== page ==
It is against this background that the applicant/petitioner applies to the Supreme Court, for the latter to exercise its supervisory jurisdiction as empowered by art. 125 (1) (c) of the Constitution of Seychelles. In particular, the applicant/petitioner seeks for judicial review of the decision of the respondent. Moreover, the applicant/petitioner seeks for an order certiorari to quash the decision of the respondent, confirming that the decision was filed out of time and therefore not complying with the requirements of the law.
 The respondent’s main submission as filed on the 16 March 2022, is that are no acceptable grounds for granting judicial review in the petition and supporting affidavit of the 19 July 2021. In addition to this, the respondent submits that if the applicant/petitioner is challenging the decision that was made by the respondent, then the appropriate recourse is by way of appeal and not judicial review.
 Notwithstanding the objection against the application, the respondent further highlight that the Competent Officer followed the procedures set out by the law while dealing with the grievance filed by the employee. To begin, the employee sought permission to file his grievance out of time, citing the reasons why he could not do so within the prescribed 14 days. From this, the Competent Officer proceeded to accept the reasons given by the employee and allowed for the grievance to be filed. Against this background, the respondent submits that their decision to allow the grievance to be lodged out of time and the reasons thereon were proper, justified, legal and reasonable in the circumstances. Moreover, it is the submission of the respondent that the decision taken by the Competent Officer was executed and arrived at in a procedurally correct manner.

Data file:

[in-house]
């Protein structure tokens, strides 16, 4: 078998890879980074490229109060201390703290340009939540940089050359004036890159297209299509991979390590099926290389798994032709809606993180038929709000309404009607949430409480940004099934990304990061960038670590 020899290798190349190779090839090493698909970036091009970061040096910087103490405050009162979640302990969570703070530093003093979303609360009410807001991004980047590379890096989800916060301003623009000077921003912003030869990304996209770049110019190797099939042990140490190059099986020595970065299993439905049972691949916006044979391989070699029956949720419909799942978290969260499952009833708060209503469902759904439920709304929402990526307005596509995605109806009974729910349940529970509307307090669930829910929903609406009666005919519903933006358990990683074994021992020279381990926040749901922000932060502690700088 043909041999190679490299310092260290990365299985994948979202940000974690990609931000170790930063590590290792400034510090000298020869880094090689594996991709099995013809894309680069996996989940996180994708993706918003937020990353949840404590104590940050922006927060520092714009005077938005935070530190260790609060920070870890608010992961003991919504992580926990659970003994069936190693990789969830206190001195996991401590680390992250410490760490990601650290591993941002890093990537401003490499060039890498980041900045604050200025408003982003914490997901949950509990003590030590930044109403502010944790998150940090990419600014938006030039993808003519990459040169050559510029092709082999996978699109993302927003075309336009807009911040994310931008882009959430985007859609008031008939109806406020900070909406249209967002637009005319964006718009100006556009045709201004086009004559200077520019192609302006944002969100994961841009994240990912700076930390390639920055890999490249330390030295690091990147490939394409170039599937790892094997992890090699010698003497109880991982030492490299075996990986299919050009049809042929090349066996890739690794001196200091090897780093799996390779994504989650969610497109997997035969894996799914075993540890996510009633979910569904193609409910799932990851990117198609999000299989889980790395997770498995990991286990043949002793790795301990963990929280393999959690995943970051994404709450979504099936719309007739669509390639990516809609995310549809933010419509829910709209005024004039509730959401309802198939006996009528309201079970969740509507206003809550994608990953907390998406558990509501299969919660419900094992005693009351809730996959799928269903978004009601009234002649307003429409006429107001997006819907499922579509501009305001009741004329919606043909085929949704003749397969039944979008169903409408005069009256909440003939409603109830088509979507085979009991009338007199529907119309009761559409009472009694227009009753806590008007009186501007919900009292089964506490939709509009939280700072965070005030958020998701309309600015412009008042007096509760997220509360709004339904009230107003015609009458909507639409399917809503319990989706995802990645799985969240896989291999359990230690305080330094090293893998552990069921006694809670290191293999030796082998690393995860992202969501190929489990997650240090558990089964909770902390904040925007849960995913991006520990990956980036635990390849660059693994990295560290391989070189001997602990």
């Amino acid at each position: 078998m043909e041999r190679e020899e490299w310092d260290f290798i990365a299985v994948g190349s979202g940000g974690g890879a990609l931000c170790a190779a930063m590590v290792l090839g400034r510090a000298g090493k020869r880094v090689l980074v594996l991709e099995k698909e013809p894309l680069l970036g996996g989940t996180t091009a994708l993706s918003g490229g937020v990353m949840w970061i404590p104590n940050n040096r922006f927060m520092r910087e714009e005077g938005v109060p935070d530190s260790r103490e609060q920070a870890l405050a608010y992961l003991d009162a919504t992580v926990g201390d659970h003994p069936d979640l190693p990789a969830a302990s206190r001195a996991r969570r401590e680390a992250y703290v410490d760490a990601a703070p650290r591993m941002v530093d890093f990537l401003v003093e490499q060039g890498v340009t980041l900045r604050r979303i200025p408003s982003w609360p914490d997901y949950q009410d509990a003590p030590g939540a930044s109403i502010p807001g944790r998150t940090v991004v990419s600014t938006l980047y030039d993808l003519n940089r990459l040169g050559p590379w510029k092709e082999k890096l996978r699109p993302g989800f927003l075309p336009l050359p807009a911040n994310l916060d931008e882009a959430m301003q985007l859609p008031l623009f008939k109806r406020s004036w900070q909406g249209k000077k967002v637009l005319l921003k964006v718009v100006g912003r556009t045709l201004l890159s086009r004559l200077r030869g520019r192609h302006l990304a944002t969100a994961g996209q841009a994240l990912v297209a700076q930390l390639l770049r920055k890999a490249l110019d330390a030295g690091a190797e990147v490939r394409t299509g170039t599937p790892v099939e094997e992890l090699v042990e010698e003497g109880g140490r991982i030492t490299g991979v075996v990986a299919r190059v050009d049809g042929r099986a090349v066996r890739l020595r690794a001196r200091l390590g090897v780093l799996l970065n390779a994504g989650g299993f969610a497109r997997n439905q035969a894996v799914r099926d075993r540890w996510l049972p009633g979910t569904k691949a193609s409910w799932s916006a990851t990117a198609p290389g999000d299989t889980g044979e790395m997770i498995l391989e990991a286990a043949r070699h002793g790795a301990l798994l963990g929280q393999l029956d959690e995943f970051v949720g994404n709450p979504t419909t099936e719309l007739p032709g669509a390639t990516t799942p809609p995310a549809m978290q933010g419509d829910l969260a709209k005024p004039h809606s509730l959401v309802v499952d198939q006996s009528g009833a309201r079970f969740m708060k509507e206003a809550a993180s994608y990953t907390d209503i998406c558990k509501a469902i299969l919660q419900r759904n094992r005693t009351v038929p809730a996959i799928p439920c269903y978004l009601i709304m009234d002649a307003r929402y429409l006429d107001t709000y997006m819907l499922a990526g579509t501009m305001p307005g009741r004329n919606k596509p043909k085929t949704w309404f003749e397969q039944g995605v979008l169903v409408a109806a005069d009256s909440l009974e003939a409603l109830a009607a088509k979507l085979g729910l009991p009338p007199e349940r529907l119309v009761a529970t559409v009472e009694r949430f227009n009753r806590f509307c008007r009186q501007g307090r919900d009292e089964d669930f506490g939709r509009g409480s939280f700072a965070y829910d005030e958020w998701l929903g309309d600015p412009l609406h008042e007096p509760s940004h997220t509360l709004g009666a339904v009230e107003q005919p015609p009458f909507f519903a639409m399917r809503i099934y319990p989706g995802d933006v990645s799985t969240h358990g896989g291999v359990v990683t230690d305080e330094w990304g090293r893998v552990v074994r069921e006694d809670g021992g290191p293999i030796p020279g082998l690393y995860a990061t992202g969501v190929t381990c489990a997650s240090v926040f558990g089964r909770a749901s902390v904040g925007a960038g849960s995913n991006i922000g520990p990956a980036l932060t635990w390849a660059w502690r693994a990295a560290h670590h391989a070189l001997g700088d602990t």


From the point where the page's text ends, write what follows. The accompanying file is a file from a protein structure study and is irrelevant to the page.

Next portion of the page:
Legal analysis and findings
 Respondent raises an objection to the effect that there are no acceptable grounds for judicial review in the petition and affidavit, and therefore the leave application fails.
 The pertinent questions to be determined at this stage in the light of the objection raised are as follows: -
the understanding of what judicial review is vis-à-vis an appeal;
what the law and jurisprudence in Seychelles considers to be grounds for judicial review; and
whether or not the applicant/petitioner raises acceptable grounds for judicial review.
 It is trite that both judicial review and appeal require a higher Court to review the decision of the lower Court or adjudicating authority. The distinction however, is in the nature of the review and the outcome therein. In appeal proceedings, the aggrieved party seeks a different outcome. Usually, this will require the higher Court to go through the facts and merits to bring about a different decision from that of a lower court or adjudicating authority. That is to say, the Court will go into the merits of the case.